Chefs Makoto Ono and Amanda Cheng are opening a new restaurant together in the old Thai Star location at 1629 Yew Street in Kitsilano. The culinary power couple is doing so with the backing of Julius Dong, who supported Ono when he opened Gastown’s PiDGiN with Brandon Grossutti back in 2013.
They’re calling it Mak N Ming – a play on their names and their popular Instagram account (Ming being Amanda’s proper name). The intimate eatery will be a considerably smaller and bar-less affair (850 sqft) with just 28 seats and a tiny, two person kitchen. The goal will be to follow a more formal, more personal, more refined, more Japanese-meets-French interpretation of the Pacific Northwest than what we’ve yet seen in Vancouver. That means tasting menus, some a la carte items, wine over cocktails, no open kitchen, and no share plates. Think of it as a quiet corner shrine to cuisine.
In a recent conversation with the team, I brought up the long shut Lumiere restaurant on the West Side, thinking it could stand as an exemplar of what they might be aiming for at Mak N Ming. This prompted a surprised chuckle from Makoto, who filled me in on the challenge as he sees it, which is more like threading a needle between Lumiere’s legendary fine dining chops and say, the more relaxed and playful approach we saw from him at PiDGiN. “I really miss Lumiere,” he told me. “We want to pay homage to it.”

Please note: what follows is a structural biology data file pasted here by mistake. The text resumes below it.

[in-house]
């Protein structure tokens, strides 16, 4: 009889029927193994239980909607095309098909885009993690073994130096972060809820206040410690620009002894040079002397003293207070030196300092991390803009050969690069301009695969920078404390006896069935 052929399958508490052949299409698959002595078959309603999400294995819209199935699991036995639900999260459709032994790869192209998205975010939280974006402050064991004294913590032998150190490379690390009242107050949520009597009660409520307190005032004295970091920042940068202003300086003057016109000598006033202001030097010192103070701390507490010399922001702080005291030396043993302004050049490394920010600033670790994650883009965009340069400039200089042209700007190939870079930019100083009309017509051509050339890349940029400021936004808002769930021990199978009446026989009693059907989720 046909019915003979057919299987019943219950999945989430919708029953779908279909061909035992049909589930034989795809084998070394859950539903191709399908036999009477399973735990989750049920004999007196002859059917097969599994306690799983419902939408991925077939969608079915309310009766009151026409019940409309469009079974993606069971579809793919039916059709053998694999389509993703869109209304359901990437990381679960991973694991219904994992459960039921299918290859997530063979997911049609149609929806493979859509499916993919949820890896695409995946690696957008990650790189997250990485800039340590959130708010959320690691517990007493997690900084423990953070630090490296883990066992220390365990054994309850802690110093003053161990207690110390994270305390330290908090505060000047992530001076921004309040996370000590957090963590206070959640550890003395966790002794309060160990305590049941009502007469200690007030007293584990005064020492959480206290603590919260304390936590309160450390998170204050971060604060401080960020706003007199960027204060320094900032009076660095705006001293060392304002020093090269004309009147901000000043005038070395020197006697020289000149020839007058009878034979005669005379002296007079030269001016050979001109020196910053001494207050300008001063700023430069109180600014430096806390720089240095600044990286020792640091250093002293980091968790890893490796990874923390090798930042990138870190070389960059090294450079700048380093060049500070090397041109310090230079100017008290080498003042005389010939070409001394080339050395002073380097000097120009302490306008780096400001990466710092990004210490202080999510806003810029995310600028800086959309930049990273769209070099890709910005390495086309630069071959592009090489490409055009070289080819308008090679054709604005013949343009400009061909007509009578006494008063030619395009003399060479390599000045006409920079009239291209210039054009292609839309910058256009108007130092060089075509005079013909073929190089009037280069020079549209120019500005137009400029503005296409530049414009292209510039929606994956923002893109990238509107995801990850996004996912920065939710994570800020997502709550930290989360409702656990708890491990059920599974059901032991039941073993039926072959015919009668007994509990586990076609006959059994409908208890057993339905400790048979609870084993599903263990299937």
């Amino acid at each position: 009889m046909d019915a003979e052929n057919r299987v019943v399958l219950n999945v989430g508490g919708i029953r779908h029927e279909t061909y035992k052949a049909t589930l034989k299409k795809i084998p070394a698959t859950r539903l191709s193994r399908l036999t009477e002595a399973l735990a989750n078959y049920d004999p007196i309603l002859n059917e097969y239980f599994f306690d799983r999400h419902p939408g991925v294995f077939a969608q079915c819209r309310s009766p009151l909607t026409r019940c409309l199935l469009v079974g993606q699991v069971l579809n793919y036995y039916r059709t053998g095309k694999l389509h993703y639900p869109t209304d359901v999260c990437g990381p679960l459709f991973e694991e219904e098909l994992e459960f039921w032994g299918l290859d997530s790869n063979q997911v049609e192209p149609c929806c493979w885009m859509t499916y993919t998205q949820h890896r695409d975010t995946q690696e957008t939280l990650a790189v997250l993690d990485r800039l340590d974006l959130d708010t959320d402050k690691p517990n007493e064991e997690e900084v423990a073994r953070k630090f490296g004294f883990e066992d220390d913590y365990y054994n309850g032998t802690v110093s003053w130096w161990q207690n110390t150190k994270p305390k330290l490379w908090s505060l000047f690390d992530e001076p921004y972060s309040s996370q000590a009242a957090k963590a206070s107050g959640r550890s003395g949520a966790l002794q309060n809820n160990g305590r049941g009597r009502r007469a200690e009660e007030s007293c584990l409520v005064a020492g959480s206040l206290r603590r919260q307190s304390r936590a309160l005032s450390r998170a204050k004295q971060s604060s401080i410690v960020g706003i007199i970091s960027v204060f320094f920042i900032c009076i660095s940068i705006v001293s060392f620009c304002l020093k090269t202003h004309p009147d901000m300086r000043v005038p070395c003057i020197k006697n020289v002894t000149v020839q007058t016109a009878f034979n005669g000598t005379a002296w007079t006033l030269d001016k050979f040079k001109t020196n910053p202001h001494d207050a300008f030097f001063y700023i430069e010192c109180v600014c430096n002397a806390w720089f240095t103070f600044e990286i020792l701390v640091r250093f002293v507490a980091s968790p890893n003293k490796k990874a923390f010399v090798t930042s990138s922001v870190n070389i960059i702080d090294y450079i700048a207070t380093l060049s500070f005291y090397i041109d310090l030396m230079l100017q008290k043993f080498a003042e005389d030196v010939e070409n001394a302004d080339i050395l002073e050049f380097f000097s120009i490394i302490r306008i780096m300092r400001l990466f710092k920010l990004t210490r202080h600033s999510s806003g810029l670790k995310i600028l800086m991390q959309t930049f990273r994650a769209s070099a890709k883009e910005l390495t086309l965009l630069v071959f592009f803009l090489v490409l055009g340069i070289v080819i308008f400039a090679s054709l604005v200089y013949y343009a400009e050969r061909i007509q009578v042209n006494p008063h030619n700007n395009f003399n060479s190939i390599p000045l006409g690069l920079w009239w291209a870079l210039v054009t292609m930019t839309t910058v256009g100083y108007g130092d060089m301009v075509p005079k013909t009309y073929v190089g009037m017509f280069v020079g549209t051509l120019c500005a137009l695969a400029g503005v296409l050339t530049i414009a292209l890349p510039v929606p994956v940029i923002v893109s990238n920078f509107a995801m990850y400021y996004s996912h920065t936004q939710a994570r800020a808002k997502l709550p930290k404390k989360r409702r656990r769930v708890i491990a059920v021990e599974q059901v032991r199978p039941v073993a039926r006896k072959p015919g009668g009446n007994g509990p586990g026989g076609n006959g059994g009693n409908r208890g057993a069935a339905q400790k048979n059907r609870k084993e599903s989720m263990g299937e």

He definitely can. Don’t forget that Makoto was the first ever Canadian Culinary Champion (2007); that he launched the eponymous “Makoto” in Beijing and the celebrated “Liberty Private Works” in Hong Kong; and that he’s the son of famed chef Sadao Ohno, who ran one of Canada’s best sushi houses – Edohei – for a quarter of a century (and yeah, Makoto worked there too). The guy has crazy skills.
But they won’t dare go the whole stuffy hog. It’s a fine balance. Vancouver diners may not suffer formality gladly any more, but that doesn’t mean we’ve all suddenly surrendered our taste for excellence. We roll in our own weird way. If it’s really good, we’ll go. But if the perception of value isn’t there and it makes us feel uncomfortable or like we’re being duped in any way, it will be damned to the void. They appear to know this well, and are planning accordingly.
They took possession of the space last month. I’ve only seen the outside so far and assume the interior is currently a shambles. The good folks at Milltown Contracting are doing the build, and local architects Scott & Scott are doing the design. This latter point bodes especially well, as every food-forward room they’ve done to date has been uniquely beautiful, a facet this project requires to thread said needle (see Bestie, Torafuku, Kin Kao, Mister Ice Cream). They’re aiming for an end of summer opening day, and we wish them very well.